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Litigation: Preparing for trials in the U.S. and England

Why British lawyers approach litigation differently than their U.S. counterparts

In the first of this two part series, I examined the similarities and differences between English and U.S. litigation, looking at the approach to pleadings, disclosure and factual evidence. In this article, I will look at expert witnesses and trial preparation, and examine why there is a difference of approach.

Structure of English and U.S. Proceedings

The use of expert witnesses is heavily relied upon in both English and U.S. litigation. In England the system has developed whereby experts are, quite rightly, often seen as nothing more than “hired guns.” Experts work closely with the lawyers instructing them, and it would be astonishing if a party called an expert who was not supportive of their case. 

This is undoubtedly also true in the U.S.; however the integrity of the expert is better maintained by the experts having to disclose all communications with their lawyers. In England the only communication disclosed, apart from the final report, is the initial instructions, which are often deliberately bland so as to be of minimal assistance. 

Since an expert is really there to assist the court, the U.S. system of disclosing all communications with the lawyers, is to be preferred. 

The other significant difference between the two systems comes in trial preparation. In England, witnesses are not allowed to be prepared for trial, whereas in the U.S. they are. This means that the witness in the U.S. can often appear rehearsed, and it is more difficult to break down that witness. Further, a huge amount of time and effort is spent on preparing the witness, something which would be viewed with suspicion in England because of the belief it would taint the evidence of the witness. 

As the aim of the system is “for the truth to come out”,the inability to prepare the witness is preferable.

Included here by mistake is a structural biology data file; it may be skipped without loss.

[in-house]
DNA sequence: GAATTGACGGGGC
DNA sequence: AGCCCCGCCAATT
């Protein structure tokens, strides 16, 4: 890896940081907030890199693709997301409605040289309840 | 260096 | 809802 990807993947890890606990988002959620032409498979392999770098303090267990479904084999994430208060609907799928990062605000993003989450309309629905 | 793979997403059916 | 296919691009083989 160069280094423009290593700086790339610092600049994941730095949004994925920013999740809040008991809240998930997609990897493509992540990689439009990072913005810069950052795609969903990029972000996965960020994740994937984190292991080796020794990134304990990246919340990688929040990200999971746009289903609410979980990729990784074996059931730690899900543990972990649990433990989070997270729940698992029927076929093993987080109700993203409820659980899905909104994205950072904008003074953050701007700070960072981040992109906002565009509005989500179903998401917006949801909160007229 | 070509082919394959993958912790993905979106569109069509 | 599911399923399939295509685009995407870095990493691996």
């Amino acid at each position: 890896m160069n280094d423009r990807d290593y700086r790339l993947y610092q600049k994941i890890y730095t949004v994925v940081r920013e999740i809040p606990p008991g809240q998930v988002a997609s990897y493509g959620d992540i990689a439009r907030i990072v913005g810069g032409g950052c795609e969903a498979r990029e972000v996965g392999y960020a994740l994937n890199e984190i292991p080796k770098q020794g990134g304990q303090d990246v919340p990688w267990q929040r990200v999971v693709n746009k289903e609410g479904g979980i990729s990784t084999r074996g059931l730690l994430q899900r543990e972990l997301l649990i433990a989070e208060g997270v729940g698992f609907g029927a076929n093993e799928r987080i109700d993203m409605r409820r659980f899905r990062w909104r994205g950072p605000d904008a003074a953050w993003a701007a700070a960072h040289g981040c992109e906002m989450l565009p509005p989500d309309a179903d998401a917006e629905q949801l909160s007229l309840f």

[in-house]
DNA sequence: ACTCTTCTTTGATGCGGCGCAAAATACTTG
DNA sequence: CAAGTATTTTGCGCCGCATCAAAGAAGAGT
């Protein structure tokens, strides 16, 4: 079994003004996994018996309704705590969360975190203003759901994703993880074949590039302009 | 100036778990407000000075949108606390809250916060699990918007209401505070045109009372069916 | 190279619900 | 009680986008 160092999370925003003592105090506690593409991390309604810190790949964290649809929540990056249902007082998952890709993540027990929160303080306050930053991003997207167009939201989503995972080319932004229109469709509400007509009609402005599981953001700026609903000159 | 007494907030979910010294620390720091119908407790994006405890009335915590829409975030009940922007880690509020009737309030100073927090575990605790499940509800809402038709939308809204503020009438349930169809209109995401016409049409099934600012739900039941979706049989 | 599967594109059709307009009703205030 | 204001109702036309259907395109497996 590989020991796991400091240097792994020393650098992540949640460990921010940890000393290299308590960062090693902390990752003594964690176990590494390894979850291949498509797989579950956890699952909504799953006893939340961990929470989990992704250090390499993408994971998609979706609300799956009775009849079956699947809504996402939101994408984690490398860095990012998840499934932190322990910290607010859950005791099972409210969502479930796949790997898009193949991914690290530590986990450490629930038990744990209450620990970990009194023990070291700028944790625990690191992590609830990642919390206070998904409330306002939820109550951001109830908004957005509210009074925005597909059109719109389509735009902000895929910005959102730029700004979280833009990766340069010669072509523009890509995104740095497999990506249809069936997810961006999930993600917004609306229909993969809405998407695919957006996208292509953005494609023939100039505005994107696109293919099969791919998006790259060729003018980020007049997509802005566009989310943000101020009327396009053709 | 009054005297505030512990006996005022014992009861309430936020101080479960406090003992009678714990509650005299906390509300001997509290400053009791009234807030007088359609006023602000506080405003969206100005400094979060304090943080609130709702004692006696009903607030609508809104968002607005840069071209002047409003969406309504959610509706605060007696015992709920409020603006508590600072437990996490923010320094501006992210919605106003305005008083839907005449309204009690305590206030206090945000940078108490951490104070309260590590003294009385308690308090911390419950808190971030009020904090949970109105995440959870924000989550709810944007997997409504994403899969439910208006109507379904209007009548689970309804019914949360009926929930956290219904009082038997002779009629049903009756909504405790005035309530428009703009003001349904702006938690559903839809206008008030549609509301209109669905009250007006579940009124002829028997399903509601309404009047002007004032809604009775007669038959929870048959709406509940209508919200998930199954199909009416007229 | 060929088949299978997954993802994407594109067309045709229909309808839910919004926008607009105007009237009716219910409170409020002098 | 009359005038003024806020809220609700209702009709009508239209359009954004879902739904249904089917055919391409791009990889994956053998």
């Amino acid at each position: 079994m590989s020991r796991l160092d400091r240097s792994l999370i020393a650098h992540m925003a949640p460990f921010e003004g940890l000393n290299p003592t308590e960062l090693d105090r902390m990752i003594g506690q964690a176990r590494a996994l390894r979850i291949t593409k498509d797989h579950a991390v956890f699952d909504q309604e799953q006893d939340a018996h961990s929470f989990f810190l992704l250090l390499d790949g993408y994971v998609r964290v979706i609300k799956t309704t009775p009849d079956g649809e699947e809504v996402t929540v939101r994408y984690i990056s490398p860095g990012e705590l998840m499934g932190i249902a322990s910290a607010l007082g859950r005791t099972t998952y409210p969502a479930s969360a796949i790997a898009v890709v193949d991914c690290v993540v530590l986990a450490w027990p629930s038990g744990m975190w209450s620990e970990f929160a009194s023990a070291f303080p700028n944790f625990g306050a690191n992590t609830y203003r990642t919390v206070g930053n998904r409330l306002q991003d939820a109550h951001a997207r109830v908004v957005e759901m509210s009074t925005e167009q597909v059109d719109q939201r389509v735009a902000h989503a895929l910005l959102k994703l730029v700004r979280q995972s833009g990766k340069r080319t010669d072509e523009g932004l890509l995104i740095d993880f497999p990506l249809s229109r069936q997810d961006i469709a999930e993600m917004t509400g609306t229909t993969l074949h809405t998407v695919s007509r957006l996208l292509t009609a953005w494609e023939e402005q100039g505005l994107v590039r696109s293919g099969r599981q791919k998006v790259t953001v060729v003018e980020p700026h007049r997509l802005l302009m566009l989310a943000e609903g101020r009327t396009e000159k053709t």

Why is there a difference of approach?

While there are differences between the two systems, in many ways the systems are very similar. The respective differences do not really explain the fundamental differences in approach between English and U.S. lawyers, as highlighted by the comments at the beginning of this article. In my opinion, the underlying difference comes down to the fact that in England the losing party has to pay the winning party’s costs, whereas in the U.S. each side will generally bear their own costs. This difference of approach perhaps plays to the more cautious nature of many English lawyers and the more adventurous approach of their U.S. counterparts. 

U.S. lawyers need not worry about taking a bad point for fear that they may be penalized in costs. Likewise, they need not worry about overloading disclosure and then having some costs award against them for failing to be precise in what they defined as relevant. 

In contrast, English lawyers are concerned by those points. An English lawyer would not want to win on three arguments and lose on two because if they did they may not recover all their costs; better just to win on one point and hence the desire only to run your “best” argument. 

Which system is better?

The simple and perhaps trite answer is both systems have their advantages and disadvantages. 

In both, the pleadings and disclosure have become formulaic and do not really progress the case as far as they should. 

The advent of witness statements in England has made a significant difference. It means that you can get to the heart of the case much more quickly. It will reveal weaknesses in the other side’s case—most obviously if a key witness does not put in a witness statement. In contrast, depositions are less precise and therefore of less assistance. 

However, having praised the English system for its use of witness statements, I do think that English lawyers can learn from their U.S. counterparts in their approach. The role of any lawyer is to advance their client’s case. If a client has 10 arguments then those 10 arguments should be run. The fear of being embarrassed by running an argument that fails should not stop that argument from being advanced. The judge may like an argument that the lawyer has thought almost unarguable. 

 

 

 

Contributing Author

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Neville Byford

Neville Byford is a partner in the Commercial Dispute Resolution group at international law firm Eversheds. He specialises in international arbitration and commercial litigation.

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